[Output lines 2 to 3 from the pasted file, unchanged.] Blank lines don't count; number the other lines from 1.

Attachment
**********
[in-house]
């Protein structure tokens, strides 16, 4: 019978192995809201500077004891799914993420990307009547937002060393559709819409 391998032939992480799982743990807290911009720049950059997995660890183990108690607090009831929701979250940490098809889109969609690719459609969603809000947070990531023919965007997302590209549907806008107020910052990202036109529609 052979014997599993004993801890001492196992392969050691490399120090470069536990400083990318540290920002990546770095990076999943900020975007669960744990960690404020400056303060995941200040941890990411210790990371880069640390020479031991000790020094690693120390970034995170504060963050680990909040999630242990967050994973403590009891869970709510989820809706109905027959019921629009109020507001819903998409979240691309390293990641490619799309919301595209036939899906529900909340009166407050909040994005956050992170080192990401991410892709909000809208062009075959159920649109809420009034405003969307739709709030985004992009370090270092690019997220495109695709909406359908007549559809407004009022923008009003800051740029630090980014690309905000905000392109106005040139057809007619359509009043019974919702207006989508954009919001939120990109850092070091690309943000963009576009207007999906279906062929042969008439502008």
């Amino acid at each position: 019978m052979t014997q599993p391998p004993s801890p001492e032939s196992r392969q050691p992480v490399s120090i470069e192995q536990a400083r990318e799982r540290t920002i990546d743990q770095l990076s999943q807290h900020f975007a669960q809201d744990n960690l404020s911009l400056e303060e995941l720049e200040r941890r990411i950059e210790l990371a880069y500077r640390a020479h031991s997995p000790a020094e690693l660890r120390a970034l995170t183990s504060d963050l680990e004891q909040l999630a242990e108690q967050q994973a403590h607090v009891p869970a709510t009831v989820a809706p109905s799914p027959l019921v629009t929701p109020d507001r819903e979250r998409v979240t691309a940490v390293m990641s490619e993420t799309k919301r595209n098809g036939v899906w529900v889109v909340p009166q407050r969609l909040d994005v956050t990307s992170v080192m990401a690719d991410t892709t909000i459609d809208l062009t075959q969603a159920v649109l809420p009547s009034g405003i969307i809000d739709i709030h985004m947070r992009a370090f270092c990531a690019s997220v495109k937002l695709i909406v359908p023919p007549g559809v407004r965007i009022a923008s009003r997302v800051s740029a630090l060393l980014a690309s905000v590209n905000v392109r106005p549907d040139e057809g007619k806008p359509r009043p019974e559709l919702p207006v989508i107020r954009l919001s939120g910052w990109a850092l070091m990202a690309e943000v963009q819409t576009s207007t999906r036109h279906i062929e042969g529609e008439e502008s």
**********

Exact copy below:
């Protein structure tokens, strides 16, 4: 019978192995809201500077004891799914993420990307009547937002060393559709819409 391998032939992480799982743990807290911009720049950059997995660890183990108690607090009831929701979250940490098809889109969609690719459609969603809000947070990531023919965007997302590209549907806008107020910052990202036109529609 052979014997599993004993801890001492196992392969050691490399120090470069536990400083990318540290920002990546770095990076999943900020975007669960744990960690404020400056303060995941200040941890990411210790990371880069640390020479031991000790020094690693120390970034995170504060963050680990909040999630242990967050994973403590009891869970709510989820809706109905027959019921629009109020507001819903998409979240691309390293990641490619799309919301595209036939899906529900909340009166407050909040994005956050992170080192990401991410892709909000809208062009075959159920649109809420009034405003969307739709709030985004992009370090270092690019997220495109695709909406359908007549559809407004009022923008009003800051740029630090980014690309905000905000392109106005040139057809007619359509009043019974919702207006989508954009919001939120990109850092070091690309943000963009576009207007999906279906062929042969008439502008």
């Amino acid at each position: 019978m052979t014997q599993p391998p004993s801890p001492e032939s196992r392969q050691p992480v490399s120090i470069e192995q536990a400083r990318e799982r540290t920002i990546d743990q770095l990076s999943q807290h900020f975007a669960q809201d744990n960690l404020s911009l400056e303060e995941l720049e200040r941890r990411i950059e210790l990371a880069y500077r640390a020479h031991s997995p000790a020094e690693l660890r120390a970034l995170t183990s504060d963050l680990e004891q909040l999630a242990e108690q967050q994973a403590h607090v009891p869970a709510t009831v989820a809706p109905s799914p027959l019921v629009t929701p109020d507001r819903e979250r998409v979240t691309a940490v390293m990641s490619e993420t799309k919301r595209n098809g036939v899906w529900v889109v909340p009166q407050r969609l909040d994005v956050t990307s992170v080192m990401a690719d991410t892709t909000i459609d809208l062009t075959q969603a159920v649109l809420p009547s009034g405003i969307i809000d739709i709030h985004m947070r992009a370090f270092c990531a690019s997220v495109k937002l695709i909406v359908p023919p007549g559809v407004r965007i009022a923008s009003r997302v800051s740029a630090l060393l980014a690309s905000v590209n905000v392109r106005p549907d040139e057809g007619k806008p359509r009043p019974e559709l919702p207006v989508i107020r954009l919001s939120g910052w990109a850092l070091m990202a690309e943000v963009q819409t576009s207007t999906r036109h279906i062929e042969g529609e008439e502008s």